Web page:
It is surprising that they don't enter houses more frequently.  I have had friends report them wandering around on decks, checking out grills, sort of banging on windows; and I heard this year of one house where the bear had actually come in for awhile while there were people in the house (they locked themselves in a bathroom, I was told).  When the bear did his marauding down here in our yard last fall, I was pretty impressed with the teeth marks and the claw marks he left on the compost lid while trying to figure out how to open it.  Eventually, he figured out that just sitting on the whole thing would do the trick, but to see the deeply gouged claw marks on the lid surely gives one a sense of the bear’s enthusiasm for getting the job done.

But now that we are post-U.S. Thanksgiving and December closing in, the nights are getting colder, the trees have lost all their fruit, and the pumpkin, too, is gone from the ground.  And so, time for bears to bed.

Thursday, November 26, 2009

Thanks in A Big World

Here in Canada, it is not Thanksgiving.  Thanksgiving occurred in September October, months ago, during the time when the sun came out with regularity and daylight savings time was still with us so that the night did not begin at 4 p.m.  Thanksgiving came when the stores had turkeys and fresh cranberries and tiny brussels sprouts.  And now it is November, and though the stores will again have turkeys a month from now, for now, it is roast chicken.  And, because it is just the two of us and we are leaving soon, it is a roasted frying chicken.  Is this humiliating, or is it not? 

The cranberries are the most puzzling part of all this.  Just south and east of Vancouver there are enormous cranberry bogs, but there are no fresh cranberries to be bought here in our market.  The produce man said to me that the store has them only in September, and after that they are all frozen.  In the freezer, was a bag of now-frozen, formerly fresh cranberries, whose brand was the American standard, Oceanspray.  But these Oceanspray cranberries come from south east of Vancouver.  And Oceanspray is headquartered in Lakeville, Massachusetts (a very small town, population: 10K now, but maybe 5K then) , where I lived from 1970-75.  Which maybe is why the absence of fresh cranberries looms large for me.

I endure; I endure this every year because we are always in the U.S. for Canadian Thanksgiving and in Canada for U.S. Thanksgiving.  But in Point Roberts, even though all the Canadian summer residents have cleared out by September, many come back, if the weather is nice, for their Canadian Thanksgiving.  And the International Market always drums up some turkeys for them to buy and roast.

In September, I was in the market at Point Roberts and got to talking with the guy in line ahead of me who was buying a turkey, presumably because of its being almost Canadian Thanksgiving.  He told me that his daughter was travelling in Europe this year, was at the moment in Holland.  She had told him that there was no turkey to be found in Holland, or at least not at any price that she could afford.  So he was buying this turkey now to freeze for her when she returned in a month or so, and then their Canadian Thanksgiving would, like ours, be held a little too close to Christmas.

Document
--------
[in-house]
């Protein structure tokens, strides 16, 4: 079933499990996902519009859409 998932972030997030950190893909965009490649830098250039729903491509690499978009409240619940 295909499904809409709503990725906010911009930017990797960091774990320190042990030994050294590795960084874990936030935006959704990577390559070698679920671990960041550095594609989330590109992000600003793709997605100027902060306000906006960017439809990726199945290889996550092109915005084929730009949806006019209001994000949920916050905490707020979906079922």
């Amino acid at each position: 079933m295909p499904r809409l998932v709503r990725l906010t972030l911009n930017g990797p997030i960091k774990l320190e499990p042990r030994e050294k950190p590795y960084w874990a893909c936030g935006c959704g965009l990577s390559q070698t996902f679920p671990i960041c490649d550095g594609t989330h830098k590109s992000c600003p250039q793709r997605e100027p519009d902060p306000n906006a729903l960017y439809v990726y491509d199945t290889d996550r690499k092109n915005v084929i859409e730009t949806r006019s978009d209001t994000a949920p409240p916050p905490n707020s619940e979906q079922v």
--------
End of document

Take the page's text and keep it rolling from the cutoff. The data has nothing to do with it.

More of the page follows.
This is what it is like living internationally.  I would always have thought that a turkey could be obtained any time, any place, if only a frozen one.  But not so.  Here in foreign Canada, as in foreign Holland and foreign France, there are no turkeys easily to be found in November.  Other things, also, I suppose.  The Australians who come here will find no vegamite on every market shelf; the Norwegians will find SkiQueen gyetost a specialty commodity, not to be found at just any cheese shop or counter.  The French will not find either the Americans or the Western Canadians (who knows about Quebec?) celebrating Bastille Day.  We are all different.  Disney was wrong: it’s a big world, after all.

Tuesday, November 24, 2009


“Now is the winter of our discontent
Made glorious summer by this sun of York,
And all the clouds that lour'd upon our house   
In the deep bosom of the ocean buried.”

Thus sayeth Richard III about the accession of his brother to the throne of England.  Well, of course it doesn’t turn out well, but there is some echo of our current situation here, independent of how it turns out.  It is certainly possible that there will be at some time a glorious summer for us here in Point Roberts, but at the moment, we are getting the winter of our discontent, and particularly we are getting all the clouds that lour’d upon our house fully engaged in their lowering.  At noon, it is as dim as at 4 p.m.  And by 4 and change, it is dark.